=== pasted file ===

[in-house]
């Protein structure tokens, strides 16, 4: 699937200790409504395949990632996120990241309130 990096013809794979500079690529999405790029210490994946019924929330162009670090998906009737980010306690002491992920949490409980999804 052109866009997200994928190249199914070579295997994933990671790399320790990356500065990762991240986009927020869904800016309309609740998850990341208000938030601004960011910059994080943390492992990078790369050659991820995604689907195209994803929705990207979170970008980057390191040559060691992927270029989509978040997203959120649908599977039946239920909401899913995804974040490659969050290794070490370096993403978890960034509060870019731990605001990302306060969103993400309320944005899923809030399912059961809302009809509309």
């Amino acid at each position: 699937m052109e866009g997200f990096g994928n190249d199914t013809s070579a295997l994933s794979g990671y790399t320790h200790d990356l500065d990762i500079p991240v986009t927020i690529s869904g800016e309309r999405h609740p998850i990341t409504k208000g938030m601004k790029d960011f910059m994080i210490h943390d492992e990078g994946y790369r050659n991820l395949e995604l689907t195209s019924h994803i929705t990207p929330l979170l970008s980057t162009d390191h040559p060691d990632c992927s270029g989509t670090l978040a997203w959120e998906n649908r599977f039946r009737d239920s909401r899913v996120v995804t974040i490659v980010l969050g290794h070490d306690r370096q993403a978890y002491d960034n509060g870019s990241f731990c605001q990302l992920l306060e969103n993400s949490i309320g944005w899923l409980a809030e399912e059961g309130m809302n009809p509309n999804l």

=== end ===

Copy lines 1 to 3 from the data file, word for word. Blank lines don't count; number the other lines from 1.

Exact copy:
[in-house]
């Protein structure tokens, strides 16, 4: 699937200790409504395949990632996120990241309130 990096013809794979500079690529999405790029210490994946019924929330162009670090998906009737980010306690002491992920949490409980999804 052109866009997200994928190249199914070579295997994933990671790399320790990356500065990762991240986009927020869904800016309309609740998850990341208000938030601004960011910059994080943390492992990078790369050659991820995604689907195209994803929705990207979170970008980057390191040559060691992927270029989509978040997203959120649908599977039946239920909401899913995804974040490659969050290794070490370096993403978890960034509060870019731990605001990302306060969103993400309320944005899923809030399912059961809302009809509309």
């Amino acid at each position: 699937m052109e866009g997200f990096g994928n190249d199914t013809s070579a295997l994933s794979g990671y790399t320790h200790d990356l500065d990762i500079p991240v986009t927020i690529s869904g800016e309309r999405h609740p998850i990341t409504k208000g938030m601004k790029d960011f910059m994080i210490h943390d492992e990078g994946y790369r050659n991820l395949e995604l689907t195209s019924h994803i929705t990207p929330l979170l970008s980057t162009d390191h040559p060691d990632c992927s270029g989509t670090l978040a997203w959120e998906n649908r599977f039946r009737d239920s909401r899913v996120v995804t974040i490659v980010l969050g290794h070490d306690r370096q993403a978890y002491d960034n509060g870019s990241f731990c605001q990302l992920l306060e969103n993400s949490i309320g944005w899923l409980a809030e399912e059961g309130m809302n009809p509309n999804l």